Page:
I kept on moping in silence, until one day, when it all froze. The puddles became ice, the dew became frost, and even the rain that normally pelted the ground became… something else entirely. Something I had only read about in books, or seen upon a mountain in the winter, or on television, but never touched or tasted, personally.

“Muh,” I called, “is that snow?”

She slipped into my room and nodded, a look in her eye somewhere between excitement and surprise.

“C-can I go play?” I gazed back out at it in wonder.

“Sure thing, sweety.” She pulled a coat over me, stood in the doorway, and told me not to get wet. From her perch, she watched me clamber down the stairs and into the thick, crisp air. Each breath felt sharp, yet everything, even sound, was somehow muffled by the powder falling from the sky.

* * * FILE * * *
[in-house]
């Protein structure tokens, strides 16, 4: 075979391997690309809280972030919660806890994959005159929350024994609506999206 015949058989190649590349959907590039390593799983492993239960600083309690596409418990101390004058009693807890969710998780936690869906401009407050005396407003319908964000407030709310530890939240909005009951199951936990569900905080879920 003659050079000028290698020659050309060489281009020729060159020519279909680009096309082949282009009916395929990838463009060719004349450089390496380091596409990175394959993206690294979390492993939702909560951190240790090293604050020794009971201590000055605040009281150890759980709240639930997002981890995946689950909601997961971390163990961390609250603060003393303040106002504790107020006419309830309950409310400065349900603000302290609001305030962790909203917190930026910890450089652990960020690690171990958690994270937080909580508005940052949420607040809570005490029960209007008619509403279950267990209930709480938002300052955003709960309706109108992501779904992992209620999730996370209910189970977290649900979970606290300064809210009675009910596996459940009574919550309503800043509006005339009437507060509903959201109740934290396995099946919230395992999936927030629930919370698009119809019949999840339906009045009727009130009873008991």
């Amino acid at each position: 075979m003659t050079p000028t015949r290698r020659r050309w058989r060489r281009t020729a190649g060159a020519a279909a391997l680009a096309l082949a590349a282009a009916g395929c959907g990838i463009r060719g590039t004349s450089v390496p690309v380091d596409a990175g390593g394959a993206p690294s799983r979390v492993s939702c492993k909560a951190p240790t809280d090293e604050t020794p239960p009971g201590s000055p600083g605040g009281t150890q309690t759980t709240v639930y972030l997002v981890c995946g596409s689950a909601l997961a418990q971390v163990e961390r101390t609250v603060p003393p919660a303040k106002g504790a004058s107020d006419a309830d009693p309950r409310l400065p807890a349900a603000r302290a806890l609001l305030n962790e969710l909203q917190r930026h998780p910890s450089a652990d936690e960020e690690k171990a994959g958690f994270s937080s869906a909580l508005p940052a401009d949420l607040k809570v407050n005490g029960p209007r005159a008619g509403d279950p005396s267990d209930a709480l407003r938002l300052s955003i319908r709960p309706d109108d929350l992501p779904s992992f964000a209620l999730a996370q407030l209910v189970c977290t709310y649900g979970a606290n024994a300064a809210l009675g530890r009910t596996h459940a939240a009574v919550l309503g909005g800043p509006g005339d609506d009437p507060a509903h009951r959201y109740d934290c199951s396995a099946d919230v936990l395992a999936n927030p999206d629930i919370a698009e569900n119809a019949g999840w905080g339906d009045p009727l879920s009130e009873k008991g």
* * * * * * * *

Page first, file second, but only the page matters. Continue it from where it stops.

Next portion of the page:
The cars, as of yet, were untouched by the stuff, but the grass was dusted with a thin layer and the blacktop was polka-dotted white, some sticking and some melting. It looked kind of like when you flip to a channel you don’t really have, and the television displays a fuzzy black and white signal pattern. As soon as I stepped out, the puffs falling from the sky stuck all over my clothes, dappling me white. My sun-bleached, white-blonde hair, darkening under the constant cloud-cover, was soon wet with melting snow. I felt it pepper my tan skin, and when I stuck out my tongue, I tasted water. The snow was cold, but not unpleasant. Actually, it reminded me of my old home on Oahu. I felt it between my fingers, and it was soft and smooth, like sand, only cold. It sparkled like my once-dazzling ocean in the sun. I could make snow pies, and snowmen, instead of the other things I used to make from warm, squishy mud. And the way it transformed the trees was like nothing I had ever seen! They were now slick with a layer of glittering white, although you could still see the deep green pine needles underneath. I no longer felt like I needed sunshine and leis to feel at home. Maybe this place wasn’t so bad after all?